On Tue, Apr 26, 2011 at 11:46 AM, Tom Lane <tgl(at)sss(dot)pgh(dot)pa(dot)us> wrote:
> I wrote:
>> Hmm ... the idea behind that comment is evidently that it's best if the
>> blocks allocated by this code form independent malloc blocks in aset.c;
>> but right offhand I can't see why that'd be important. It's obviously
>> not functionally necessary, since the code works as-is, and I don't
>> immediately see a reason to think that it'd be more efficient. If
>> anything it might be best the way it is, with the allocation
>> corresponding to the largest allowable small-chunk size.
>> I'm thinking the comment is just brain fade ... which is annoying
>> because I have a feeling it's my own comment :-( ... but I'm darned
>> if I can reconstruct the reasoning for it now.
> After a bit longer, the reasoning came back to me ...
> The key point here is that alloc requests larger than ALLOC_CHUNK_LIMIT
> don't affect aset.c's other allocation behavior: it hands you out a
> block gotten directly from malloc, end of story. However, if you keep
> on asking for chunks <= ALLOC_CHUNK_LIMIT, those will come out of larger
> and larger malloc'd blocks. That means larger and larger potential
> wastage when you stop asking for chunks. In normal usage this doesn't
> matter a whole lot because if you stop asking for space in a context,
> you're probably going to release it not long after that. But ispell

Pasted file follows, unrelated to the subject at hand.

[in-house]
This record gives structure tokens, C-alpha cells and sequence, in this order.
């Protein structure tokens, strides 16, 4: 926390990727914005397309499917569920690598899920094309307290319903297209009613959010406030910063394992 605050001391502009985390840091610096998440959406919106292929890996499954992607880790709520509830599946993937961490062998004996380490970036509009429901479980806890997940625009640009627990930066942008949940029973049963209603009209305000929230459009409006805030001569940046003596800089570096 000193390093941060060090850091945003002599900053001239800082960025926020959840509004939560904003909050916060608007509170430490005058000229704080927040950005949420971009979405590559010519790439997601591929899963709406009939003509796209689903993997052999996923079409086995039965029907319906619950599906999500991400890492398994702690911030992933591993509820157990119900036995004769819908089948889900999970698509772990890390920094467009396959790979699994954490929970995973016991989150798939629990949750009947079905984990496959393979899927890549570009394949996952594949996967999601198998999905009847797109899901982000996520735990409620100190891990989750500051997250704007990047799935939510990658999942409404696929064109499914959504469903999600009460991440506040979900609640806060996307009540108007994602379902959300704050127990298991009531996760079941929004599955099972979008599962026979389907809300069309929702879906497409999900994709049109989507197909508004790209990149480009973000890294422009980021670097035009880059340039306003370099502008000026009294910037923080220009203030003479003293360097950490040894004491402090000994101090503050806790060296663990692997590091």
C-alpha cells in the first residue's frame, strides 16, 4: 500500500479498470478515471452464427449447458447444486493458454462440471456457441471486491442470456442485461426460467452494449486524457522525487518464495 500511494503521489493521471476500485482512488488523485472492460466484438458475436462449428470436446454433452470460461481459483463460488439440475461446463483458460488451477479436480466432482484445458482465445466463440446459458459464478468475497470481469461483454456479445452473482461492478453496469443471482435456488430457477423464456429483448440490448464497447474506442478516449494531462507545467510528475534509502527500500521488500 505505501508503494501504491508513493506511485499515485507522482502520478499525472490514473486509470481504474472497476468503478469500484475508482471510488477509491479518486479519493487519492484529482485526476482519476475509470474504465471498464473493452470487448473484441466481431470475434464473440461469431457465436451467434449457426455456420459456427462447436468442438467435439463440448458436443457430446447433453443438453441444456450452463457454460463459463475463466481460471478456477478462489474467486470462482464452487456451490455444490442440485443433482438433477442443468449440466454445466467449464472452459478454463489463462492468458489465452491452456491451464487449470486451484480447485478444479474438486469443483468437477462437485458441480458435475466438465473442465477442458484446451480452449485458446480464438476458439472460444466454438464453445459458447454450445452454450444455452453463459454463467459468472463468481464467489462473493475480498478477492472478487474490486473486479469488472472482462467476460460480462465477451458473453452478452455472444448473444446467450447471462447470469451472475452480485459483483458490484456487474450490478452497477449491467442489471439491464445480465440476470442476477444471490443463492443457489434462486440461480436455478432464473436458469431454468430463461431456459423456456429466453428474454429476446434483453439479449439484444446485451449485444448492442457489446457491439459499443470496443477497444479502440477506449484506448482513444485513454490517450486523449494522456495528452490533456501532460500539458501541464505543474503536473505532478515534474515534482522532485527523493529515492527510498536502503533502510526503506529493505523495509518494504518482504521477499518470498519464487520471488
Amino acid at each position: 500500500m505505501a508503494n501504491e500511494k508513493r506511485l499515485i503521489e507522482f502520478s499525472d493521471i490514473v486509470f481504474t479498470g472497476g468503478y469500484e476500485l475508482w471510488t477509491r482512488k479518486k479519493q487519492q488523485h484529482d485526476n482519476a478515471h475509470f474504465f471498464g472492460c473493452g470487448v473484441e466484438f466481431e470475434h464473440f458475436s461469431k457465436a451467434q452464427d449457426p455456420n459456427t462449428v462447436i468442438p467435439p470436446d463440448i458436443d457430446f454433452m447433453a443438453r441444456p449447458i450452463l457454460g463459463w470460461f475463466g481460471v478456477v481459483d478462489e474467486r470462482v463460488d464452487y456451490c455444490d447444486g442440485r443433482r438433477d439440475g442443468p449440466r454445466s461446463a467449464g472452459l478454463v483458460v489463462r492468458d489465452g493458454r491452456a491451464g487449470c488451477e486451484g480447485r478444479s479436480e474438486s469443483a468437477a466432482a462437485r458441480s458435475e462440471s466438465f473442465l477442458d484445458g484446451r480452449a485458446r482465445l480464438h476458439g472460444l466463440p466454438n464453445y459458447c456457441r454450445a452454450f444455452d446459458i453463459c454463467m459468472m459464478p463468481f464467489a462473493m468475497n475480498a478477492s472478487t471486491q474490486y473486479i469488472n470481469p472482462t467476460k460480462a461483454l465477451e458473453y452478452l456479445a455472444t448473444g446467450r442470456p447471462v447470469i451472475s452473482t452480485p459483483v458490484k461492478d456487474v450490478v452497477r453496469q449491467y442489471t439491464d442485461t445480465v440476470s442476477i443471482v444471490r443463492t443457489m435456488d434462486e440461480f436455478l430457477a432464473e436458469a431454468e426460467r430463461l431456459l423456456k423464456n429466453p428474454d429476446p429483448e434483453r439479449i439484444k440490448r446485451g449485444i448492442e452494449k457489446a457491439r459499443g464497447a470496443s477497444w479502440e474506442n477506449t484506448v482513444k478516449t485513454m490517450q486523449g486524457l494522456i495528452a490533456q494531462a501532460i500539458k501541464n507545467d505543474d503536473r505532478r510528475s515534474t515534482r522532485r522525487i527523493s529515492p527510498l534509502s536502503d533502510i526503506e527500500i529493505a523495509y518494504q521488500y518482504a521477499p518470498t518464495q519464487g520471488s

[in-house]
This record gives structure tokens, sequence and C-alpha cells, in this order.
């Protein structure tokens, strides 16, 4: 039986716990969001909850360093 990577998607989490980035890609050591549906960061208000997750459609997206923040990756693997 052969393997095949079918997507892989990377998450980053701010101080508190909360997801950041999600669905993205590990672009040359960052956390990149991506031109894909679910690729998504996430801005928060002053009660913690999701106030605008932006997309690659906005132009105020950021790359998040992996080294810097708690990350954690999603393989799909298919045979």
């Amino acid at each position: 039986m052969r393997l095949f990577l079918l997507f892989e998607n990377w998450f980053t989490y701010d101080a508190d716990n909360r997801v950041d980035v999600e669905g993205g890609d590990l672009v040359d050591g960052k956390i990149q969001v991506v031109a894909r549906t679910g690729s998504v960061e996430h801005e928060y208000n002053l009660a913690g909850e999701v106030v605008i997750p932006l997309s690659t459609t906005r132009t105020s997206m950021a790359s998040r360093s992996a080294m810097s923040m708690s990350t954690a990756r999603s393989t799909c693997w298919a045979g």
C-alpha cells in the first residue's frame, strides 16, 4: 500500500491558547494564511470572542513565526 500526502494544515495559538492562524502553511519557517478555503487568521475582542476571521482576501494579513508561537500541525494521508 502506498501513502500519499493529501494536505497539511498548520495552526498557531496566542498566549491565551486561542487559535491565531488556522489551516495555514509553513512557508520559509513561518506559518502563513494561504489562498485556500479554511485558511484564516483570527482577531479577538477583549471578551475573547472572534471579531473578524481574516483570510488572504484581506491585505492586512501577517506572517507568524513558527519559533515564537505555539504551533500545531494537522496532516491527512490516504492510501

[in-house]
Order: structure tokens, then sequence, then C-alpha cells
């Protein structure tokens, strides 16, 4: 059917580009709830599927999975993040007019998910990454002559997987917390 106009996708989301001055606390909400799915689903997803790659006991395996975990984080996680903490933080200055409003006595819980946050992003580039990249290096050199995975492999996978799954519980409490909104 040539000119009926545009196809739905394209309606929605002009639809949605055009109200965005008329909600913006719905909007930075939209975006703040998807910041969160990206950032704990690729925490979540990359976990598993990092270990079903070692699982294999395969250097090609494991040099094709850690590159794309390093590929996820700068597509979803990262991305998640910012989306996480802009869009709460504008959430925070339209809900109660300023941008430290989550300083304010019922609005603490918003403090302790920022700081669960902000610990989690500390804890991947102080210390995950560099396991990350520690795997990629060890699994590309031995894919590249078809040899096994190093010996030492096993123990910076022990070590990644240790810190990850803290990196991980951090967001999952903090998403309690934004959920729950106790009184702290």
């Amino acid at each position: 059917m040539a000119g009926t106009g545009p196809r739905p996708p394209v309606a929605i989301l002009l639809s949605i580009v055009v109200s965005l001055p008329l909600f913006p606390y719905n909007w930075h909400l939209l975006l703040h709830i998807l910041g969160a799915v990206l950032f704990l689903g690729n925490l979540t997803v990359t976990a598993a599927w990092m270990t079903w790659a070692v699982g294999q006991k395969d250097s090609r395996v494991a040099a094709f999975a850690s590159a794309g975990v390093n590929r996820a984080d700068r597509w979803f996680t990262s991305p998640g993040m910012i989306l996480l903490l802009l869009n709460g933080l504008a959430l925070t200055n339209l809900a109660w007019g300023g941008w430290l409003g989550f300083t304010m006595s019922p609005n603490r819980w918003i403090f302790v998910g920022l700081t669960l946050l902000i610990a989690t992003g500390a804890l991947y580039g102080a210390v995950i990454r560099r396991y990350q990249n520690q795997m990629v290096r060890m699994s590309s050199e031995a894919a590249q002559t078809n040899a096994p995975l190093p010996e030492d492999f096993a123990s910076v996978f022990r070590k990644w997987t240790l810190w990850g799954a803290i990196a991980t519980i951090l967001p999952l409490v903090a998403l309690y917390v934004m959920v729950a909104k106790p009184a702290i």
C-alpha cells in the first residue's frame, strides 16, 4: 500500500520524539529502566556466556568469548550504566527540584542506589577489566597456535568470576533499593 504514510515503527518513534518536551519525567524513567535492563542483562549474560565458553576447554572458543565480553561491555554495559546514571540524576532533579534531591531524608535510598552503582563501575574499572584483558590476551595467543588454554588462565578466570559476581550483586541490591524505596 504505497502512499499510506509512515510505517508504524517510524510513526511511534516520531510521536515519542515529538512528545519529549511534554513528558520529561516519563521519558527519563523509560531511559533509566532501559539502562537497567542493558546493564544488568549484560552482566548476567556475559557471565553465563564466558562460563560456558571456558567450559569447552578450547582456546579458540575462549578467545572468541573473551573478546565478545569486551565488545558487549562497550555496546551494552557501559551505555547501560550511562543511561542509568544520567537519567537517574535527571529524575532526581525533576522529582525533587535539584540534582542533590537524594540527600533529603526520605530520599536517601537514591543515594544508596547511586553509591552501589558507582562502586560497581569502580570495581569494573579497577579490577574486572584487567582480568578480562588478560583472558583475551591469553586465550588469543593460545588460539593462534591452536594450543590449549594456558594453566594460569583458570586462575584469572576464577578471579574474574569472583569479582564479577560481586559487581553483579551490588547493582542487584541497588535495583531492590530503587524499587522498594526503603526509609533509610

> is building a dictionary that will likely live for the duration of the
> process, so if it wastes space comparable to the useful size of the
> dictionary, that's a tad more annoying.
> In short: the property suggested by the comment is meant to minimize
> wasted memory, and we're not doing it right to achieve that.
> Now on the other hand, it probably takes more cycles to build it using
> a number of individual malloc calls than the way we're doing it now.
> But since it's a once-per-process overhead, I'm thinking that's probably
> a good tradeoff.
> So now I think the comment is right and we need to bump up the value of
> the constant.
right -- spell.c was deliberately trying to influence allocator
behavior. Should it really do that though without direct
participation of some form? (like, exposing the allocation chunk size
macro?) It seems a bit dodgy as it stands...
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